Latest entry
    Is it safe to Explore?Rory Cellan-Jones
    16 Dec 08, 13:38 GMT
    If the average computer user read the Microsoft security advisory about the Internet Explorer vulnerability - and you'd struggle to find it if you weren't looking - you might be none the wiser about how serious this was, or what action you should take.

    A long way down comes this line: "An attacker who successfully exploited this vulnerability could gain the same user rights as the local user." As far as I understand it, that means there is a real danger that Internet Explorer 7 users (and possibly users of other versions of IE) could be opening the door to cyber criminals to allow them to ransack the contents of your hard drive. In other words, it is a pretty serious situation.

    So when I spoke to John Curran, head of Windows at Microsoft UK, I had three questions.

    1. How serious is this?

    Mr Curran told me that only a tiny proportion of websites were infected, but given the sheer scale of today's web, that could affect a large number of people.
    So, he said, "it is certainly something people should take seriously."

    2. So what should IE users do?

    Microsoft is working on a patch but in the meantime Mr Curran said there were four steps to take.
    - make sure anti-virus software is up to date.
    - run Internet Explorer 7 or 8 in "protected mode".
    - set Internet Explorer zone security setting to "High"
    - Windows users should enable Automatic Updates so that they get any patch that is issued.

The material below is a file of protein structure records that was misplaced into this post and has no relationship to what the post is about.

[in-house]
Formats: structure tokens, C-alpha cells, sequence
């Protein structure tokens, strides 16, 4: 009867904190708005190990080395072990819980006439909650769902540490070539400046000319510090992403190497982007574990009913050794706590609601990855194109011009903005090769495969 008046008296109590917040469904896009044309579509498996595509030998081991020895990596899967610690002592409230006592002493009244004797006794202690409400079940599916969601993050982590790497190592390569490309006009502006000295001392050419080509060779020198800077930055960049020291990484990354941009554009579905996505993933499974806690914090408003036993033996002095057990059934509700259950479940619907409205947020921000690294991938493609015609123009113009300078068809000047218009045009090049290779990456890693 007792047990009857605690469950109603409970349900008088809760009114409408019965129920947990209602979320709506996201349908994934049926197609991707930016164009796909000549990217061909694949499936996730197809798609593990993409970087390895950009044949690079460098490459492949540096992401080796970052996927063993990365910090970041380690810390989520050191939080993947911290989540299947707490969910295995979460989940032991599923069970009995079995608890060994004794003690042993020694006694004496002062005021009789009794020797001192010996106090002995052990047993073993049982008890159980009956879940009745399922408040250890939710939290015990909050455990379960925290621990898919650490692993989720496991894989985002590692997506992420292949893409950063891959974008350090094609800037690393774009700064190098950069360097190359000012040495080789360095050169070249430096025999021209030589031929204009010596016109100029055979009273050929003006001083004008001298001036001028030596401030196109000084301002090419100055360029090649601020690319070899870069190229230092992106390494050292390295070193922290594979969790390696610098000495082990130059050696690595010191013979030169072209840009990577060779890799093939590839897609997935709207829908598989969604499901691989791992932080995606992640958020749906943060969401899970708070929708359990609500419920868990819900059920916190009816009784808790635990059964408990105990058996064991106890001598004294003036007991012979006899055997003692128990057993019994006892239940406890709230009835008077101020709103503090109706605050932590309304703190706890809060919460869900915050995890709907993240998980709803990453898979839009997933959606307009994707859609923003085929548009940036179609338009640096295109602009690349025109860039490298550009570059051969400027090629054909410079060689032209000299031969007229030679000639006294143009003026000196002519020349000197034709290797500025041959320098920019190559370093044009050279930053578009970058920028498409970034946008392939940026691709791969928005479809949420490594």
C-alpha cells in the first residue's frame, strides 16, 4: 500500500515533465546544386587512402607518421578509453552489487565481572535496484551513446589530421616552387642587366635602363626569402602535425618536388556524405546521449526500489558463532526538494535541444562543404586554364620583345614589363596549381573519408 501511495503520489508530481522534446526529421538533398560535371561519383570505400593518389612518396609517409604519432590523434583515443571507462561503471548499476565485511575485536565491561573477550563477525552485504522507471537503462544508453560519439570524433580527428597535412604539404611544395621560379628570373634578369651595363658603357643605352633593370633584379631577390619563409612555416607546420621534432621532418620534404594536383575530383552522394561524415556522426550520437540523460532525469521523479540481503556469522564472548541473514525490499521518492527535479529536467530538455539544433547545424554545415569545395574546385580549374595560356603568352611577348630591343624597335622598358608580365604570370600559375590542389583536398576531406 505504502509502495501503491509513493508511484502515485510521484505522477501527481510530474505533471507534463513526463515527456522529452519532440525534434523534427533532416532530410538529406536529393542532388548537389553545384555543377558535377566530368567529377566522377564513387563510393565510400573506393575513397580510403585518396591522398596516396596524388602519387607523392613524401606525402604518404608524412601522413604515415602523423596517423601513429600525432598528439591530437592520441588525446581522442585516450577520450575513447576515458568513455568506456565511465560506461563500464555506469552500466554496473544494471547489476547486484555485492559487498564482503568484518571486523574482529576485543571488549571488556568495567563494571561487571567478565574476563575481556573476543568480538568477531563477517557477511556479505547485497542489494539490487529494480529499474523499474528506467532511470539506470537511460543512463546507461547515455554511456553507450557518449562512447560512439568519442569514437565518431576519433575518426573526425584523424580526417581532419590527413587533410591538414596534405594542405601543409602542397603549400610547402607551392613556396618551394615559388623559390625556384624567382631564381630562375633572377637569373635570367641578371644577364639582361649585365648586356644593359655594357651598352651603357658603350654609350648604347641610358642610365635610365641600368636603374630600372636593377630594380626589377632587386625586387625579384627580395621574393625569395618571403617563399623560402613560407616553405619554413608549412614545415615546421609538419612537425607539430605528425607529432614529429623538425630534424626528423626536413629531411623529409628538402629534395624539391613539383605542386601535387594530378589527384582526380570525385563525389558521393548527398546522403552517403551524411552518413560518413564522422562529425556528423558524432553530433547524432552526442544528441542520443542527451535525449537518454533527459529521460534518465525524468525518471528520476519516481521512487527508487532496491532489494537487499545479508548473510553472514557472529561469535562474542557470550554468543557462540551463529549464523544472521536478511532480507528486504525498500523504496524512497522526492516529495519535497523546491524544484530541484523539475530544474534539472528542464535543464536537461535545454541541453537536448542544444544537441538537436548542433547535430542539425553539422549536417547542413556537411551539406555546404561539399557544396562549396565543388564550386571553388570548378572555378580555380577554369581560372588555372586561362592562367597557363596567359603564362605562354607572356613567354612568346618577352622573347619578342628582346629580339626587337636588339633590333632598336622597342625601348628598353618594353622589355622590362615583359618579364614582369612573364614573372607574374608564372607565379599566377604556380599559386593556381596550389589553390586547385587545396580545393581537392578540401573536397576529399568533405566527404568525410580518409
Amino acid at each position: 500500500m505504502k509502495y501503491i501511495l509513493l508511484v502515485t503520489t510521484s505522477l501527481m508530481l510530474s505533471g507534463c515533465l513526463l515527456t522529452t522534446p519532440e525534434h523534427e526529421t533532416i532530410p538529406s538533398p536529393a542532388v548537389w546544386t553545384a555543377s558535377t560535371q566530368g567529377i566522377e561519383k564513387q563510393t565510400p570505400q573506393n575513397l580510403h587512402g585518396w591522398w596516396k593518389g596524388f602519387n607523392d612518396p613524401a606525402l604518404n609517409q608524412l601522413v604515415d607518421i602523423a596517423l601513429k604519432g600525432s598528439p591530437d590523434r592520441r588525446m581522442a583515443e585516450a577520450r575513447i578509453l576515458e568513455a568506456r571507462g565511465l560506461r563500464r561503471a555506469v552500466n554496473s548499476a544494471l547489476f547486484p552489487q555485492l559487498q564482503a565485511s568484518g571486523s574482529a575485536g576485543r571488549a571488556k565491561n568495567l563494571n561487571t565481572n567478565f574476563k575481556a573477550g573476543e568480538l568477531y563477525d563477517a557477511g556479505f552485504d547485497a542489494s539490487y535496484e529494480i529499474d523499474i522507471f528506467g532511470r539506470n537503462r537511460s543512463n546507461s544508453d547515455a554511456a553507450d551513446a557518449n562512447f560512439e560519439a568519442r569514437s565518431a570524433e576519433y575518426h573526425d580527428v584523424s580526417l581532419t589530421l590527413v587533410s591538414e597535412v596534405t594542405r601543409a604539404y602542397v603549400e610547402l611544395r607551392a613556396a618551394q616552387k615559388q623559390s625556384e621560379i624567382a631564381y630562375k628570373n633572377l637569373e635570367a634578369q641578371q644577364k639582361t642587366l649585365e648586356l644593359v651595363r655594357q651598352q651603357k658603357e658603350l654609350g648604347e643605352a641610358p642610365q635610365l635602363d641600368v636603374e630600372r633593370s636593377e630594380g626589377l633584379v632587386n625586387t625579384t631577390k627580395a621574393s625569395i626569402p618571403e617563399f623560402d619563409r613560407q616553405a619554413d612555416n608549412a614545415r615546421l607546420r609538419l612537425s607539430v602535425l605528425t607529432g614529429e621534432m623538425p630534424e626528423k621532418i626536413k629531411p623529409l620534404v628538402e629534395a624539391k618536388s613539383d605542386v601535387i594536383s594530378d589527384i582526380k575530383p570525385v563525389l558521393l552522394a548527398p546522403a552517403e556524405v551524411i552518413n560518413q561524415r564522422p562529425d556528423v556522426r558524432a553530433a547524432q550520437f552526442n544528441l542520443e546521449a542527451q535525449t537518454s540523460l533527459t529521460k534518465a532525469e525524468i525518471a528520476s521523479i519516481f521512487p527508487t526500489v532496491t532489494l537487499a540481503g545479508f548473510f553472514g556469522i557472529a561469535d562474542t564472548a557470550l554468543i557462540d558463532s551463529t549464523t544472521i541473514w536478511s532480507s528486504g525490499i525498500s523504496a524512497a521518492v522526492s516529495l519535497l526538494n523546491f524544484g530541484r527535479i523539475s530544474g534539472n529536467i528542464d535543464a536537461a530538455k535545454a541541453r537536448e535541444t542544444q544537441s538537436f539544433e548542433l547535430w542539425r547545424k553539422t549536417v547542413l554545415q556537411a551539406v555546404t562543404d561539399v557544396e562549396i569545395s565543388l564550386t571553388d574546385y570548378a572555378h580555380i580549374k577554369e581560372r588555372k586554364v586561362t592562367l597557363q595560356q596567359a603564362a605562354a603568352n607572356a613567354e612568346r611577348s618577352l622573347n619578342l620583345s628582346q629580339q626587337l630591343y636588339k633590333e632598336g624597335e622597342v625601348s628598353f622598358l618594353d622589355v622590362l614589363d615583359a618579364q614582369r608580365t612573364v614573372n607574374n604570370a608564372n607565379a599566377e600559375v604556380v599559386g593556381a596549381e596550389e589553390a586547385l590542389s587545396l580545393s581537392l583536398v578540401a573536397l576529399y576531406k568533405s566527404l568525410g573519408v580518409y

But of course doing all of that is not only time-consuming, it will make your web browsing experience slower and less rewarding. Which brings us to the final question.

    3. Shouldn't you switch to another browser until the patch come out?

    This has been the advice of a number of security firms - who of course are also touting their latest anti-virus products - but you won't be surprised to hear that Mr Curran disagrees. He told me he had recently seen a report which listed another browser as having the highest number of vulnerabilities. "it would not be advisable," he said,"to send people from one vulnerability (in Internet Explorer) to multiple vulnerabilities."

    But given the choice between messing around with Internet Explorer and so enduring a second-rate browsing experience until the hole is fixed, or running Firefox, Safari or Opera, aren't quite a few people likely to switch? This could be the moment when the minnows in the browser wars finally score a significant victory.

    Last edited by Nodz86; 16/12/08 at 21:56 PM.

  5. DriftNismo is offline 87 Civic GT
    Location: London, UK
    Posts: 1,643



    I don't mind, been on Firefox since it came out . But it does sound quite serious, I hope it gets sorted soon.

  6. Who
    Who is offline It's not a tumor.
    Location: Lincolnshire, UK
    Posts: 3,223



    oh noez... virus attack... wait, what's a virus again? *pats mac*

    presumably this is a risk to vista users aswell then if MS is making a fuss?
    Formerly Crazed Dodgem/Lwsbrck

    I'm not dead!

  7. Nodz86 is offline ____________
    Location: Essex, England
    Posts: 3,209



    yeah mainly vista and mainly versions 7 and 8 might effect other versions

  8. Nodz86 is offline ____________
    Location: Essex, England
    Posts: 3,209



    I've just had the Update for IE download on my PC with the windows update thing, but now it wants to reboot

  9. KoenigseggBG is offline Made in 1994
    Location: Varna, Bulgaria
    Posts: 6,759



    Here`s another reason to use Firefox.

  10. kalniel is offline Hypercar Enthusiast
    Location: uk
    Posts: 571



    3 critical security flaws for Firefox have been found at the same time:

    So just as MS have already patched the flaw in IE, firefox users need to patch ASAP as well.

    And mac owners.. don't be smug either - Apple just released a bunch of security and bug fixes as well: